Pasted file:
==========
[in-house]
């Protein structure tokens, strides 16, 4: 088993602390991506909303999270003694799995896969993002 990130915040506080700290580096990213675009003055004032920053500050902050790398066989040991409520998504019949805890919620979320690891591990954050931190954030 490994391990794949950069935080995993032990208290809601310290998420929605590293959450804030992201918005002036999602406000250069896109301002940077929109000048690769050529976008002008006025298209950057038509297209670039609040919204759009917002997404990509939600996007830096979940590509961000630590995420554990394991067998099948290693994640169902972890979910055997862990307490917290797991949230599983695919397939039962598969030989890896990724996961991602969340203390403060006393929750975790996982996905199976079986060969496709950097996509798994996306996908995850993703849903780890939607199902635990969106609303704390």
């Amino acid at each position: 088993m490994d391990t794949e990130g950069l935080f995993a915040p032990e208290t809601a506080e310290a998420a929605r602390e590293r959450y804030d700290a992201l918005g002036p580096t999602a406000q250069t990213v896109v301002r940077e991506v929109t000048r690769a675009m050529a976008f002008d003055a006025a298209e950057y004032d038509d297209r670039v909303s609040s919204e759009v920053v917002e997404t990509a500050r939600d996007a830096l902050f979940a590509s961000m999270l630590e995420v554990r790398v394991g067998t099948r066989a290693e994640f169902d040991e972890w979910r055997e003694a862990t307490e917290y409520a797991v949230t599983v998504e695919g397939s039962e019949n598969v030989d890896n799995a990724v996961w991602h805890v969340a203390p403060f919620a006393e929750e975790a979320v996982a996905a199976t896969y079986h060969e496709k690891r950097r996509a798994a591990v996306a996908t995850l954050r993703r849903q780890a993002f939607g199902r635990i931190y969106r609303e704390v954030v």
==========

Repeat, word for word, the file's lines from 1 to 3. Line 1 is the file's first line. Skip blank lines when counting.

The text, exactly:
[in-house]
């Protein structure tokens, strides 16, 4: 088993602390991506909303999270003694799995896969993002 990130915040506080700290580096990213675009003055004032920053500050902050790398066989040991409520998504019949805890919620979320690891591990954050931190954030 490994391990794949950069935080995993032990208290809601310290998420929605590293959450804030992201918005002036999602406000250069896109301002940077929109000048690769050529976008002008006025298209950057038509297209670039609040919204759009917002997404990509939600996007830096979940590509961000630590995420554990394991067998099948290693994640169902972890979910055997862990307490917290797991949230599983695919397939039962598969030989890896990724996961991602969340203390403060006393929750975790996982996905199976079986060969496709950097996509798994996306996908995850993703849903780890939607199902635990969106609303704390």
């Amino acid at each position: 088993m490994d391990t794949e990130g950069l935080f995993a915040p032990e208290t809601a506080e310290a998420a929605r602390e590293r959450y804030d700290a992201l918005g002036p580096t999602a406000q250069t990213v896109v301002r940077e991506v929109t000048r690769a675009m050529a976008f002008d003055a006025a298209e950057y004032d038509d297209r670039v909303s609040s919204e759009v920053v917002e997404t990509a500050r939600d996007a830096l902050f979940a590509s961000m999270l630590e995420v554990r790398v394991g067998t099948r066989a290693e994640f169902d040991e972890w979910r055997e003694a862990t307490e917290y409520a797991v949230t599983v998504e695919g397939s039962e019949n598969v030989d890896n799995a990724v996961w991602h805890v969340a203390p403060f919620a006393e929750e975790a979320v996982a996905a199976t896969y079986h060969e496709k690891r950097r996509a798994a591990v996306a996908t995850l954050r993703r849903q780890a993002f939607g199902r635990i931190y969106r609303e704390v954030v």